5G technology allows data to move more than 100 times faster than the current 4G internet platform. That will be fast enough, for example, for gamers to shoot their way through "Fortnite Battle Royale" on their phones in real time with no upload delays while a computer drives the car, as the Digital Trends website predicted. It’s not just entertainment. Cisco predicts the fastest growth in 5G wireless use will happen in hospitals and health care facilities. And untold other wonders of 21st-century communications are on the way.
"The commission’s action on 6 GHz comes at a critical time — an inflection point," the tech companies told FCC.
Mushrooming demand for unlicensed spectrum — the kind most consumers use for their wireless broadband connections — cannot be met with current allocations. "The commission has correctly concluded … that unlicensed technologies are indispensable for American consumers and businesses," Apple and its allies said in a joint filing.
5G traffic jam
But there are other inflection points.
The installation of a 5G transmission backbone is entangled in a high-level dispute between the U.S. government and China’s Huawei Technologies Co. Ltd., which is a global leader in 5G equipment. Congress last year banned government agencies and contractors from using Huawei components in sensitive operations. Last month, Vice President Mike Pence urged U.S. allies to reject Huawei products as security threats.
Jeanette Manfra, assistant director for cybersecurity in the Department of Homeland Security’s Cybersecurity and Infrastructure Security Agency (CISA), said on the sidelines of the RSA security conference earlier this month that the agency is looking into risks tied to 5G equipment.
The review would presumably directly confront the Huawei controversy. "One of the key priorities is the strategic risk assessment of 5G," said Chris Krebs, director of DHS’s CISA. "My main concern right now is that we haven’t scoped [out] the conversation, at least in Washington, D.C."
Huawei executives have denied their equipment poses cyberthreats and have sought to include the issue in the trade negotiations between China and the United States.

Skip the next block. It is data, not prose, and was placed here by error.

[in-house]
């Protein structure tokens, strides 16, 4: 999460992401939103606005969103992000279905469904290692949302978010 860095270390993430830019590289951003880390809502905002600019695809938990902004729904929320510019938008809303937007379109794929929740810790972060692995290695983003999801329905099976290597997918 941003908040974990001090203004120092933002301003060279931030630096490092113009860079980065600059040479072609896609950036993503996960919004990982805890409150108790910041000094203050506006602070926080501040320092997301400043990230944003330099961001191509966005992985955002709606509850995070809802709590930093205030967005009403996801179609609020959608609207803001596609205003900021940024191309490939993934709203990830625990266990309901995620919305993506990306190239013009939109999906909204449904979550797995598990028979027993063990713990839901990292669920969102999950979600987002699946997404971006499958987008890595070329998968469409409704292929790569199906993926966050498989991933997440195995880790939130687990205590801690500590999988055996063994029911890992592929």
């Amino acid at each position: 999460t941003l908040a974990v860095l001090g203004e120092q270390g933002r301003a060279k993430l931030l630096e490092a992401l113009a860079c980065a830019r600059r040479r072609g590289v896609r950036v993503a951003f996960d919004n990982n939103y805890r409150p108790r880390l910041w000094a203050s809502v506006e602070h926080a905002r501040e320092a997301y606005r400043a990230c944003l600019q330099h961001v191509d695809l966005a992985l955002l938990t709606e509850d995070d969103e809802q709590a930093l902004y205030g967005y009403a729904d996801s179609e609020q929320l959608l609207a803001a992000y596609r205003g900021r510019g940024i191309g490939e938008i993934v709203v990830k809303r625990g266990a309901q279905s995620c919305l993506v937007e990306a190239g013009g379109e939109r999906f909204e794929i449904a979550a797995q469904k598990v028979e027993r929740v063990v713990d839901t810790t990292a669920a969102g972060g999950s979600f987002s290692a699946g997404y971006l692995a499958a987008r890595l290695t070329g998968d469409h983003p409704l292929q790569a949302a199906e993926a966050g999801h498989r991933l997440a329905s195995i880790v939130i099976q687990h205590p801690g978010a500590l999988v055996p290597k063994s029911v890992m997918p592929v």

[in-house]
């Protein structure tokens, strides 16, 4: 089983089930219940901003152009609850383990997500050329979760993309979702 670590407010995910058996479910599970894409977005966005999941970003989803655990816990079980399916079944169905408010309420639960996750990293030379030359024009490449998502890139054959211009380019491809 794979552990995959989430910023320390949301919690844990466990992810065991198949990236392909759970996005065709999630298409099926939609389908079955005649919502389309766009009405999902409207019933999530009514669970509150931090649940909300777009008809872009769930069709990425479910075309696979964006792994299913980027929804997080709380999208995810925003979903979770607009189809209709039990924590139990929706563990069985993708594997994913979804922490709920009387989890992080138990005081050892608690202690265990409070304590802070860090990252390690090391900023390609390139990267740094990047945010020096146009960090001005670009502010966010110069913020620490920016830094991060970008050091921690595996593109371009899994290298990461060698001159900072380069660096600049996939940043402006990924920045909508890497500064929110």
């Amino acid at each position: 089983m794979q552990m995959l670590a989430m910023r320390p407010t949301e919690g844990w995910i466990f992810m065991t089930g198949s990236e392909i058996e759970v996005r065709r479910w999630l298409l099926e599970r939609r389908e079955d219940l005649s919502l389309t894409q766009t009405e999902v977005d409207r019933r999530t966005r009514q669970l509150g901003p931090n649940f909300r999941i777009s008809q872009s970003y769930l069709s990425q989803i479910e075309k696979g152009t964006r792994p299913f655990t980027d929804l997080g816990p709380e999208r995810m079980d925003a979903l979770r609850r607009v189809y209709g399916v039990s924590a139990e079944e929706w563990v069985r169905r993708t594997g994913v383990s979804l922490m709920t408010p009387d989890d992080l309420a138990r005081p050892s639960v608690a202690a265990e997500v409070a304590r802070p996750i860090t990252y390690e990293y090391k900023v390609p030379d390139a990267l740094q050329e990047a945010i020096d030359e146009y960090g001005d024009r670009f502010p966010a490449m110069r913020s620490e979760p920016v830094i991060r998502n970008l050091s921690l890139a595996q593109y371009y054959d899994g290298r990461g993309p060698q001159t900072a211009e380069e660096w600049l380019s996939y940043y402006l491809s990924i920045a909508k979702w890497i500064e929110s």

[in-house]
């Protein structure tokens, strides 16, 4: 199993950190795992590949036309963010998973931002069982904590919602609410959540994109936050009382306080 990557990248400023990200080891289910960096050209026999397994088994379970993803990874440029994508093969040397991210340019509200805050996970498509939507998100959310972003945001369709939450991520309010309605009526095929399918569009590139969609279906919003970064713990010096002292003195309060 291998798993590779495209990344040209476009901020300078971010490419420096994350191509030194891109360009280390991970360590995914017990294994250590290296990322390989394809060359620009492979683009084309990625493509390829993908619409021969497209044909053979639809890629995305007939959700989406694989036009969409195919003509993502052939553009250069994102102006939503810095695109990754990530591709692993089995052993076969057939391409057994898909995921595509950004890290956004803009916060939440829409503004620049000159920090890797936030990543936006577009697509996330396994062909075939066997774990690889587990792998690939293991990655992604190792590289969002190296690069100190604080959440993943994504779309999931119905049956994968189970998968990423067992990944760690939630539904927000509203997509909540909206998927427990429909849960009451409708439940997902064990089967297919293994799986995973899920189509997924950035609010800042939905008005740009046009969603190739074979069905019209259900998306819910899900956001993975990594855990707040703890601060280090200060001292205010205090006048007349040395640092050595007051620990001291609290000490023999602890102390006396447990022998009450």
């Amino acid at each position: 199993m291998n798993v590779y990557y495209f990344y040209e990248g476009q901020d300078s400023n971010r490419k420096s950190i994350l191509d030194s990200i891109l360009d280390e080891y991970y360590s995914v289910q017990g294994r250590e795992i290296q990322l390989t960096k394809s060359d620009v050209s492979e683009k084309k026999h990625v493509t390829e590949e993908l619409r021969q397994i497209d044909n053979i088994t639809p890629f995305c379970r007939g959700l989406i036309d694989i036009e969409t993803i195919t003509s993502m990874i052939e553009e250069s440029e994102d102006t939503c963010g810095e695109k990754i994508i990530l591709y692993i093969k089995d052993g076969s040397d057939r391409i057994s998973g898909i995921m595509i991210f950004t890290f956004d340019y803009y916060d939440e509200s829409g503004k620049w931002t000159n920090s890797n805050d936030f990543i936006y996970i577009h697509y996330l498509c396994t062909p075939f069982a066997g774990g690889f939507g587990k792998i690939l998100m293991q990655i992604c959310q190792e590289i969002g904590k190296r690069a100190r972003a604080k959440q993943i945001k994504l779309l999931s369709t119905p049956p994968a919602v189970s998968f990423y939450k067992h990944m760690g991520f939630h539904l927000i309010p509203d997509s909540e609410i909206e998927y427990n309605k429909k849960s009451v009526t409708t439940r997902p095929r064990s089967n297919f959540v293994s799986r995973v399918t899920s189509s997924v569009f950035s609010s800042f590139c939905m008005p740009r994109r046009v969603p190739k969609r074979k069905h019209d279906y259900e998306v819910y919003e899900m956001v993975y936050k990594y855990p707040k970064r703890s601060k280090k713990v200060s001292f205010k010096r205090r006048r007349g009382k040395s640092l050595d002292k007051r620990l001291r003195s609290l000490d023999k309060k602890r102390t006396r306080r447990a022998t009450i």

Another inflection point is energy technology. The operation of the nation’s utilities is becoming more complicated as they use more renewable energy generation and consumers put solar panels on roofs.
Advances in computing power and software also create new applications for electricity consumers. That obliges utilities to respond.
Those applications become appendages to the utilities’ networks. They expand the volumes of data flowing between utilities and their customers and expand the risks of a cyberattack. Cyber risk increases the need for utilities to control their communications channels. "The reason why we have a cybersecurity risk in the first place is because we’re using communications technology on the grid," Ditto said.
More than 70 million U.S. households — nearly half the total — have smart electric meters that can "talk" to utilities, and behind them are coming smart thermostats and appliances, security systems, and steadily multiplying charging stations for electric vehicles in homes and "smart" office buildings.
The applications spell an upheaval for the comparatively static operation of power grids. Where human operators typically had up to five minutes to bring the grid back after disruptions, experts say computers responding to artificial intelligence algorithms today will make decisions in milliseconds.
Technology advances have created a catalog of new digital grid control devices, including "reclosers" that isolate areas of a community that have lost power in a storm, for example, rerouting electricity around the trouble spots, notes consultant Douglas McGinnis of Red Rose Telecom. McGinnis’ paper, commissioned by the Utilities Technology Council, was submitted to FCC.